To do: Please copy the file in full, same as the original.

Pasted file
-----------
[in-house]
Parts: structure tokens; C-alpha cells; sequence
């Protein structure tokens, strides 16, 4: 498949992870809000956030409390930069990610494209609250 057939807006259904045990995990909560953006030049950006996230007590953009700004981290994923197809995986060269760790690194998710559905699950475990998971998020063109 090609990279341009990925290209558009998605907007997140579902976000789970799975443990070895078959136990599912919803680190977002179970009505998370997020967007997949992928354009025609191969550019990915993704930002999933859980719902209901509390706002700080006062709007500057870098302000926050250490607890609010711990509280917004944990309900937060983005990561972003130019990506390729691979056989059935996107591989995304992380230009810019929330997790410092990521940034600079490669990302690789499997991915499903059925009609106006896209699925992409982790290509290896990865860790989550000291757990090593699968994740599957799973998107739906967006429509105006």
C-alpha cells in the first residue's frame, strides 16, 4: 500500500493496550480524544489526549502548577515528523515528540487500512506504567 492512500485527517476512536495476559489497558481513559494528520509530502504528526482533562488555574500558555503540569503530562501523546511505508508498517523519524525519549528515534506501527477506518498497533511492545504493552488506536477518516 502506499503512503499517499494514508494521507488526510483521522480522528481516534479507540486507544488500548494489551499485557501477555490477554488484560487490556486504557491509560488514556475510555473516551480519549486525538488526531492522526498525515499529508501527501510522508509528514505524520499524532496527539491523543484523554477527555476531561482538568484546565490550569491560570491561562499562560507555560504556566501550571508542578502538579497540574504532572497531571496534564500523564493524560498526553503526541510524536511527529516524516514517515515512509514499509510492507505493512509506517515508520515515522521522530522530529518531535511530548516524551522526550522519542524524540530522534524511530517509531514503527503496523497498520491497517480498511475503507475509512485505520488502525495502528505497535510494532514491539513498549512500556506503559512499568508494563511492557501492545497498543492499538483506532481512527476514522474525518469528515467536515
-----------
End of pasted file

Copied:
[in-house]
Parts: structure tokens; C-alpha cells; sequence
């Protein structure tokens, strides 16, 4: 498949992870809000956030409390930069990610494209609250 057939807006259904045990995990909560953006030049950006996230007590953009700004981290994923197809995986060269760790690194998710559905699950475990998971998020063109 090609990279341009990925290209558009998605907007997140579902976000789970799975443990070895078959136990599912919803680190977002179970009505998370997020967007997949992928354009025609191969550019990915993704930002999933859980719902209901509390706002700080006062709007500057870098302000926050250490607890609010711990509280917004944990309900937060983005990561972003130019990506390729691979056989059935996107591989995304992380230009810019929330997790410092990521940034600079490669990302690789499997991915499903059925009609106006896209699925992409982790290509290896990865860790989550000291757990090593699968994740599957799973998107739906967006429509105006």
C-alpha cells in the first residue's frame, strides 16, 4: 500500500493496550480524544489526549502548577515528523515528540487500512506504567 492512500485527517476512536495476559489497558481513559494528520509530502504528526482533562488555574500558555503540569503530562501523546511505508508498517523519524525519549528515534506501527477506518498497533511492545504493552488506536477518516 502506499503512503499517499494514508494521507488526510483521522480522528481516534479507540486507544488500548494489551499485557501477555490477554488484560487490556486504557491509560488514556475510555473516551480519549486525538488526531492522526498525515499529508501527501510522508509528514505524520499524532496527539491523543484523554477527555476531561482538568484546565490550569491560570491561562499562560507555560504556566501550571508542578502538579497540574504532572497531571496534564500523564493524560498526553503526541510524536511527529516524516514517515515512509514499509510492507505493512509506517515508520515515522521522530522530529518531535511530548516524551522526550522519542524524540530522534524511530517509531514503527503496523497498520491497517480498511475503507475509512485505520488502525495502528505497535510494532514491539513498549512500556506503559512499568508494563511492557501492545497498543492499538483506532481512527476514522474525518469528515467536515